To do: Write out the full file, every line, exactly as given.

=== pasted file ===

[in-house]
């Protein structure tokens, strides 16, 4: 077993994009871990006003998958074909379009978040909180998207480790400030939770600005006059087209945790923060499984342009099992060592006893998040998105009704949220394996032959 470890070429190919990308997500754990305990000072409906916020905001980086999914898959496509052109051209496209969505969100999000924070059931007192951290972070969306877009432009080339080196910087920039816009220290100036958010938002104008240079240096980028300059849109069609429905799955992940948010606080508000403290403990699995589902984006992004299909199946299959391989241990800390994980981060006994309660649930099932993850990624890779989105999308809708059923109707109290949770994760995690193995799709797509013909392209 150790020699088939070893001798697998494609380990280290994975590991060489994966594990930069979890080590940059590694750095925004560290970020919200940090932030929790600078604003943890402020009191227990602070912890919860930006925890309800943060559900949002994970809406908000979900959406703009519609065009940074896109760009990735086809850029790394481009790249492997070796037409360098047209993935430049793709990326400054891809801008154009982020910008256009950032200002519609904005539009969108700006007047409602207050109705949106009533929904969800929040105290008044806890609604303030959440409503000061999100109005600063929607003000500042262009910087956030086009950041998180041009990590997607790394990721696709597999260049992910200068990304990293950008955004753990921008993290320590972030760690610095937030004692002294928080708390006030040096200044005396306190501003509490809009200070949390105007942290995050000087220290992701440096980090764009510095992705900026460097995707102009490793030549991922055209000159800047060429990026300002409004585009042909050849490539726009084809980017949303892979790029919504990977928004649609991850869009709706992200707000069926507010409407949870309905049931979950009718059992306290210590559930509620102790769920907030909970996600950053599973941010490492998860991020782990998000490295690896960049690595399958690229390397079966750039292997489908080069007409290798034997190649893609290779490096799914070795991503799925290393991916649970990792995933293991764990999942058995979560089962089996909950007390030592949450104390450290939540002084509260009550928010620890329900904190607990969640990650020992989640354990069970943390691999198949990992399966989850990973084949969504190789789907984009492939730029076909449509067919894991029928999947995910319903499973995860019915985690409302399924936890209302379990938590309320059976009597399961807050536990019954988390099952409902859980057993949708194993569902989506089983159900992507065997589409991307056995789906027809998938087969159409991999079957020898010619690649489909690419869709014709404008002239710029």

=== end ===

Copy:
[in-house]
């Protein structure tokens, strides 16, 4: 077993994009871990006003998958074909379009978040909180998207480790400030939770600005006059087209945790923060499984342009099992060592006893998040998105009704949220394996032959 470890070429190919990308997500754990305990000072409906916020905001980086999914898959496509052109051209496209969505969100999000924070059931007192951290972070969306877009432009080339080196910087920039816009220290100036958010938002104008240079240096980028300059849109069609429905799955992940948010606080508000403290403990699995589902984006992004299909199946299959391989241990800390994980981060006994309660649930099932993850990624890779989105999308809708059923109707109290949770994760995690193995799709797509013909392209 150790020699088939070893001798697998494609380990280290994975590991060489994966594990930069979890080590940059590694750095925004560290970020919200940090932030929790600078604003943890402020009191227990602070912890919860930006925890309800943060559900949002994970809406908000979900959406703009519609065009940074896109760009990735086809850029790394481009790249492997070796037409360098047209993935430049793709990326400054891809801008154009982020910008256009950032200002519609904005539009969108700006007047409602207050109705949106009533929904969800929040105290008044806890609604303030959440409503000061999100109005600063929607003000500042262009910087956030086009950041998180041009990590997607790394990721696709597999260049992910200068990304990293950008955004753990921008993290320590972030760690610095937030004692002294928080708390006030040096200044005396306190501003509490809009200070949390105007942290995050000087220290992701440096980090764009510095992705900026460097995707102009490793030549991922055209000159800047060429990026300002409004585009042909050849490539726009084809980017949303892979790029919504990977928004649609991850869009709706992200707000069926507010409407949870309905049931979950009718059992306290210590559930509620102790769920907030909970996600950053599973941010490492998860991020782990998000490295690896960049690595399958690229390397079966750039292997489908080069007409290798034997190649893609290779490096799914070795991503799925290393991916649970990792995933293991764990999942058995979560089962089996909950007390030592949450104390450290939540002084509260009550928010620890329900904190607990969640990650020992989640354990069970943390691999198949990992399966989850990973084949969504190789789907984009492939730029076909449509067919894991029928999947995910319903499973995860019915985690409302399924936890209302379990938590309320059976009597399961807050536990019954988390099952409902859980057993949708194993569902989506089983159900992507065997589409991307056995789906027809998938087969159409991999079957020898010619690649489909690419869709014709404008002239710029």